The Gross Domestic Product (GDP) of India is expected to grow at 6 per cent in the next fiscal 2023-24, slower than the 7 per cent level earlier estimated for the current year 2022-23, according to CRISIL. The estimates are 40 bps lower than the Reserve Bank of India’s estimate of 6.4 per cent and 100 bps lower than CRISIL’s FY23 estimate of 7 per cent.
In its latest report, the ratings agency said that “in fiscal 2024, the Indian economy will grow a tad slower, hemmed in by sluggish exports and the lagged impact of rate hikes manifesting fully”.
“The key challenge to the Indian economy in the coming fiscal is to grow when the world is slowing,” CRISIL said about the GDP growth in FY24.
The ratings agency said that the risks to inflation are "tilted upward" due to the predictions of El Nino over the next couple of months.
“The challenges have shifted — from the pandemic to the fallouts of the Russia-Ukraine war and aggressive rate hikes by major central banks to fight inflation. Policy rates are at decadal highs across the advanced world. Slowing global growth will put the brakes on India’s exports. Additionally, as policy rate hikes filter through the economy, tighter domestic financial conditions are likely to weaken demand,” the report said.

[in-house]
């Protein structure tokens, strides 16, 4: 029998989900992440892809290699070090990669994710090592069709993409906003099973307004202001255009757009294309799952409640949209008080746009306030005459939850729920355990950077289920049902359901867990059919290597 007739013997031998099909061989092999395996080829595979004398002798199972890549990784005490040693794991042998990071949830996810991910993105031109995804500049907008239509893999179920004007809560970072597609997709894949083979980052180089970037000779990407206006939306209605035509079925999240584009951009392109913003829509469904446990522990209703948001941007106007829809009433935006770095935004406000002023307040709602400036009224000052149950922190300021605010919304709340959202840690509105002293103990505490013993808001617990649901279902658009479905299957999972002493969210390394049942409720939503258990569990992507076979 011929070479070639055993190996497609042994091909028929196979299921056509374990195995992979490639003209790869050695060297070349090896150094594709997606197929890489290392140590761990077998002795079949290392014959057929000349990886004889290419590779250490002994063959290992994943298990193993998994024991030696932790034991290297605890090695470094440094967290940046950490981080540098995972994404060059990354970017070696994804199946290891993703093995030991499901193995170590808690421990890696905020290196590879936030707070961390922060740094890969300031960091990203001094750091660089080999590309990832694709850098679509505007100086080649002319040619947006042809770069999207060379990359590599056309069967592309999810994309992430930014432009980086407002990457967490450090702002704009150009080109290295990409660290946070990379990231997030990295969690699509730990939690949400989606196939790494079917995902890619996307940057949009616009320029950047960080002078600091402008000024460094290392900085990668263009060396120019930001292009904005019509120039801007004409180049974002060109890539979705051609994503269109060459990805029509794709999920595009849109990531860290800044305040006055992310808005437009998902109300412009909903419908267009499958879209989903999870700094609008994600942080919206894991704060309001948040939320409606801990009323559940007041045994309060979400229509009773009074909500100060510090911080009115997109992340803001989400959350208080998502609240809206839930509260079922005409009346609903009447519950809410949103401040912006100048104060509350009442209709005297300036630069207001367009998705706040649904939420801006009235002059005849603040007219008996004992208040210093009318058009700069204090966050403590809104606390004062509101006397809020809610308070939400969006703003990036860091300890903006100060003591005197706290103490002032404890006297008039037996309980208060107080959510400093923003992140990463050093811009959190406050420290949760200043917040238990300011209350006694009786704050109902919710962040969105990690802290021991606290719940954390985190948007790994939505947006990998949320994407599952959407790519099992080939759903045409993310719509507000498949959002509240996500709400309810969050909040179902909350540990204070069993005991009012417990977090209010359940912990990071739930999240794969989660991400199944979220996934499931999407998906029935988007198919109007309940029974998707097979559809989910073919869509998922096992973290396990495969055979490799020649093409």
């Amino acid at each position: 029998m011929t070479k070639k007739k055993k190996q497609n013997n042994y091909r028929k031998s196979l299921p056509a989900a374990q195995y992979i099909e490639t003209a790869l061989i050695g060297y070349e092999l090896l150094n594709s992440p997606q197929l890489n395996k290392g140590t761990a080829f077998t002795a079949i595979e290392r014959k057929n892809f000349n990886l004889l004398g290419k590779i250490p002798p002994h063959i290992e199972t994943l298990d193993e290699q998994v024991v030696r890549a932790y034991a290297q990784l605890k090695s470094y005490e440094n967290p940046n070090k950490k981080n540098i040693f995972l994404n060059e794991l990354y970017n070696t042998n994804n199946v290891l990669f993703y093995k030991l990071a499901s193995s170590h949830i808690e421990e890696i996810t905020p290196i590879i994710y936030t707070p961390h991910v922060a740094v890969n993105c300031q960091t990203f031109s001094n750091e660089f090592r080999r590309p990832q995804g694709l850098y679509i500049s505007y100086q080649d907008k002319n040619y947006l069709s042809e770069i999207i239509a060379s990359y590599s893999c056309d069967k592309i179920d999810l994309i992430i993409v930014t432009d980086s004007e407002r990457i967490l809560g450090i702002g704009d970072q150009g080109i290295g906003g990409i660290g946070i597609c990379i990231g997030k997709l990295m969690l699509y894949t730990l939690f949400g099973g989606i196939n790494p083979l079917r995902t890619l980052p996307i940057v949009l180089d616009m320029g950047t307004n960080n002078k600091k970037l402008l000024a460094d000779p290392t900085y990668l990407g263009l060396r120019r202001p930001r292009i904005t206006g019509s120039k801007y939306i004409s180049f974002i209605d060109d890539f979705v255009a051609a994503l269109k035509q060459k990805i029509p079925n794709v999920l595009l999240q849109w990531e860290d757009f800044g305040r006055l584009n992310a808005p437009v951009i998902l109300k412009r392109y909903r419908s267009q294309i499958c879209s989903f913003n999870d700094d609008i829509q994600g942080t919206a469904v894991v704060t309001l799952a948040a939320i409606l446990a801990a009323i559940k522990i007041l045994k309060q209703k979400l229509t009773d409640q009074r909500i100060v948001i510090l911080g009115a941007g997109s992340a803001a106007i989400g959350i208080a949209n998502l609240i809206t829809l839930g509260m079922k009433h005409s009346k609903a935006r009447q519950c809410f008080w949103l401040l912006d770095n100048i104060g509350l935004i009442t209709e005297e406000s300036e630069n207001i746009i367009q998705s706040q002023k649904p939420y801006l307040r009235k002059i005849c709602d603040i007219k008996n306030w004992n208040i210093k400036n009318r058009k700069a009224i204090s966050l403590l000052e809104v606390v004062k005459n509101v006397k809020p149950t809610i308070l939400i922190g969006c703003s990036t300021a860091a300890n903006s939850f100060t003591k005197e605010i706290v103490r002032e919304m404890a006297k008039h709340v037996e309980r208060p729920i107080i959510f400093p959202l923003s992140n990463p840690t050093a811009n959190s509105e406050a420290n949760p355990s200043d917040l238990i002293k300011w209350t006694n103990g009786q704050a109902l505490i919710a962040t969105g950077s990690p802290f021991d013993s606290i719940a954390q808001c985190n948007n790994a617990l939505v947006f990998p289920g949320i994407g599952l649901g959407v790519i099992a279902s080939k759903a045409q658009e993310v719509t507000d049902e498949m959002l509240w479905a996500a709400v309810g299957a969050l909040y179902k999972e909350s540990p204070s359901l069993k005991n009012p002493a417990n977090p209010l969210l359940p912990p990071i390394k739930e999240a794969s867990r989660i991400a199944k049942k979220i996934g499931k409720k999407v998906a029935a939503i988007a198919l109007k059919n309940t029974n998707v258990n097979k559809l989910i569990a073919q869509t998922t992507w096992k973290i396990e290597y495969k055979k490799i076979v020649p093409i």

Consumer inflation in India is expected to moderate to 5 per cent on average in FY24 from 6.8 per cent in FY23, owing to the high-base effect and some softening of crude and commodity prices.
"India's medium-term growth prospects are healthier. Over the next five fiscals, we expect GDP to grow at 6.8 per cent annually, driven by capital and productivity increases," said Amish Mehta, managing director and chief executive officer (CEO) at CRISIL.
According to Dharmakirti Joshi, chief economist at CRISIL, the current account deficit (CAD) is expected to narrow to 2.4 per cent of the gross domestic product (GDP) from the estimate of 3 per cent in the current year. This will reduce the country's external vulnerability.
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Other major points
The report said a good rabi harvest would help cool food inflation, while the slowing economy should moderate core inflation.
The report added that higher capital investments by the government and the private sector should drive medium-term growth.
Corporate balance sheets
The report added that corporate balance sheets are looking healthy and that a “robust” banking system and the government’s capex thrust should create momentum and support fixed investment.
“Going forward, we expect government capex support to moderate as pressure to fiscally consolidate rises,” it said.
It added that the private capex is expected to start seeing an uptick. “Private consumption, which has been slow to recover compared with exports and fixed investment, has more recently been driven by a pick-up in contact-based services, some improvement in rural incomes, and resilience in urban demand,” the report added.
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